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Lawrence Upton, a photograph by Tristan Hick, 2011, ©
Lawrence Upton is a major figure in contemporary British poetry for whom appreciation has been tardy but growing; partly due to the belated, but now blossoming, publication of his work outside a previously small Londoncentric appreciation; and partly due also to the diversity of his practice, which tends to delay reception and absorption, but whose breadth is becoming increasingly understood.
Many of Upton's enthusiasms had been significantly filtered through, or gleaned from, those spaces which Bob Cobbing was instrumental in carving out. However, his participation in Mail Art postal networks and an in-depth knowledge of mid-late-twentieth century computer science are both important influences, as is his concern with exploring the impact of transformational syntax, both on narrative eruption and subject-identity displacements.
Upton's exploration of choreography in relation to writing, shared by Cobbing, became a named focus in their jointly edited Word Score Utterance Choreography, an important anthology of approaches to performance notation. [cris cheek, Journal of British and Irish Innovative Poetry , 2012]
Upton's writing doesn't try to hide behind vague over-used academic styles and cliche precisely because it doesn't need to -- there's something there, at the same time as it engages with prism-like philosophical concepts in a way which (a) is often coffee-sputteringly funny and therefore keeps the reader completely engaged, and takes them out of their neutral gear, and (b) is clearly informed by a long and in-depth engagement with form and doing. I think the lack of need or interest in ponderous abstraction in Upton's writing -- although it is also always very far from simplistic or naive proposal-wise -- is an indication of confidence and veracity. I have a good bullshit detector. My bullshit detector never goes off reading his material. [Steve Hanson, July 2012]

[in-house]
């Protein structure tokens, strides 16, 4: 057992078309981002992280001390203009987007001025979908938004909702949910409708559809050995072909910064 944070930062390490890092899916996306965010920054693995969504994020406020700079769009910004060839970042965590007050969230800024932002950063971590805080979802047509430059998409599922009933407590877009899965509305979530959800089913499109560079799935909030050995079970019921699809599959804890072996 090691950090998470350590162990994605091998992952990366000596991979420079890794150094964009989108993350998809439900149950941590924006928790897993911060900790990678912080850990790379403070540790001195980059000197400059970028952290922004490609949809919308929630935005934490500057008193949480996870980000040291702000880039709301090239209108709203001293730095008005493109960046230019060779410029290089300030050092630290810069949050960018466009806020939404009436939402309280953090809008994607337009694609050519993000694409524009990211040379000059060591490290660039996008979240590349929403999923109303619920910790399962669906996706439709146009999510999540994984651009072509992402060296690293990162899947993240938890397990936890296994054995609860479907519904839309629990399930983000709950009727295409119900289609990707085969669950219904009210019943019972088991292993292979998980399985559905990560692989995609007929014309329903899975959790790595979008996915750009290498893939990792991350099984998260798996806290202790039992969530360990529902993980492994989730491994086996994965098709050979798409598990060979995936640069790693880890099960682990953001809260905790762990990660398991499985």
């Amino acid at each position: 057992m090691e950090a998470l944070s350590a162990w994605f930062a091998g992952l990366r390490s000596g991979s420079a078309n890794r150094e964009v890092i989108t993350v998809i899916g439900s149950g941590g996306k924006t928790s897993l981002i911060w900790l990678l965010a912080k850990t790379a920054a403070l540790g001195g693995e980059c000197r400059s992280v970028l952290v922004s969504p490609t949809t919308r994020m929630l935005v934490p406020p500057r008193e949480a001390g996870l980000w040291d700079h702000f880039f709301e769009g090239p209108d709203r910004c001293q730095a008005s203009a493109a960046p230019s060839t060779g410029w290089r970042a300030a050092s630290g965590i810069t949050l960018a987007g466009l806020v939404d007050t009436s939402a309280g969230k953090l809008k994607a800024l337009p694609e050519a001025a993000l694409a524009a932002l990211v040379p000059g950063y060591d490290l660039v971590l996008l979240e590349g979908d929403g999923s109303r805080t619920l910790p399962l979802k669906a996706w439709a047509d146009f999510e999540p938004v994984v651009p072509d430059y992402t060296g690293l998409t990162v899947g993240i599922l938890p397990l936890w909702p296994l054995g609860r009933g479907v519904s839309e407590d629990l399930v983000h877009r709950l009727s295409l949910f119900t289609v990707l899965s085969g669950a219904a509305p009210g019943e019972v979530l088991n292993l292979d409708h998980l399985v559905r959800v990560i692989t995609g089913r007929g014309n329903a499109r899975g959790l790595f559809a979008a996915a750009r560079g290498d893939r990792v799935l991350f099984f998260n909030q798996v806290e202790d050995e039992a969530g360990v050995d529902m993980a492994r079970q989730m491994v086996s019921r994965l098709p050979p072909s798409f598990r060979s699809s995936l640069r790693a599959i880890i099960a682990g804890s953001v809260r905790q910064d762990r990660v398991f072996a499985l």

To Lawrence Upton, performing in real time,or reporting back, is meat and drink. No absenteeism here, but an emphasis on live presence. By presence, I mean to perform, to make available, to put himself in the text, between you and its legibility. To read aloud, to voice and bring the gutteral of sound, the noises, glitches, abrasions of language to the fore as meaning carriers, as great Joycean thunderclaps. Reading, aloud or otherwise, is, obviously, where you come in; reading is in some sense the actual act of making; of the text's animation; or, more to the point, where Lawrence Upton has been coming in for many years of poetic commitment -- a live receiving transmitter. His performances on the boundaries of music, cinema, theatre and poetry, often exist, to paraphrase [Pam] Brown's poem, in the moments between a book and a poem. [Duncan White, introduction to wow wow wow receiver]
Yours is a towering contribution to Writers Forum and to poetry in general. You have not received the credit and recognition you deserve for your work. [Jeff Hilson, Sean Bonney, Johan de Witt, Stephen Mooney and others, unsolicited testimonial, September 2010]
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